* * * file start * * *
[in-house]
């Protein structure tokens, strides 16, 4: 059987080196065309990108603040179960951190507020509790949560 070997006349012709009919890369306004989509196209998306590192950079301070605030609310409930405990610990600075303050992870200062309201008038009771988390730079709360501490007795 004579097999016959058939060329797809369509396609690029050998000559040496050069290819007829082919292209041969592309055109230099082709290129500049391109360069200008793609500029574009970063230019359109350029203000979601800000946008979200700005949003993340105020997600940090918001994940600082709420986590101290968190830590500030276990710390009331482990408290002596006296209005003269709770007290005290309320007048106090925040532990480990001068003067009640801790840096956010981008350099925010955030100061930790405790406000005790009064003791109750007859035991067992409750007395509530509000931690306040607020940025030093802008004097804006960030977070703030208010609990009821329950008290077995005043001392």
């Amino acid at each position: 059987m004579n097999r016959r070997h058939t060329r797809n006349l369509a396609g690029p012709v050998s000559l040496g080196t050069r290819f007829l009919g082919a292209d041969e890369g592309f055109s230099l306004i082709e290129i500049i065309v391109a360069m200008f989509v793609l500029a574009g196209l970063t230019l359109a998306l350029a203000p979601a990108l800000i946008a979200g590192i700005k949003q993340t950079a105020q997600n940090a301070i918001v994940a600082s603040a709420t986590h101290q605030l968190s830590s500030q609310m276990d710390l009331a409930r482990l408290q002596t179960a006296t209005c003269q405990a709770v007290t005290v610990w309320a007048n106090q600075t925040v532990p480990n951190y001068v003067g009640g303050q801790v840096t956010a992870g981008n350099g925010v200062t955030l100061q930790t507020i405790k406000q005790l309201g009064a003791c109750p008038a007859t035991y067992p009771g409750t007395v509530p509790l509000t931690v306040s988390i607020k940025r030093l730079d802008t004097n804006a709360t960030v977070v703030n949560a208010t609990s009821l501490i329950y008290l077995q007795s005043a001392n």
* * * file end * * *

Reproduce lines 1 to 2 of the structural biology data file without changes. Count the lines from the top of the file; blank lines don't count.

[in-house]
């Protein structure tokens, strides 16, 4: 059987080196065309990108603040179960951190507020509790949560 070997006349012709009919890369306004989509196209998306590192950079301070605030609310409930405990610990600075303050992870200062309201008038009771988390730079709360501490007795 004579097999016959058939060329797809369509396609690029050998000559040496050069290819007829082919292209041969592309055109230099082709290129500049391109360069200008793609500029574009970063230019359109350029203000979601800000946008979200700005949003993340105020997600940090918001994940600082709420986590101290968190830590500030276990710390009331482990408290002596006296209005003269709770007290005290309320007048106090925040532990480990001068003067009640801790840096956010981008350099925010955030100061930790405790406000005790009064003791109750007859035991067992409750007395509530509000931690306040607020940025030093802008004097804006960030977070703030208010609990009821329950008290077995005043001392």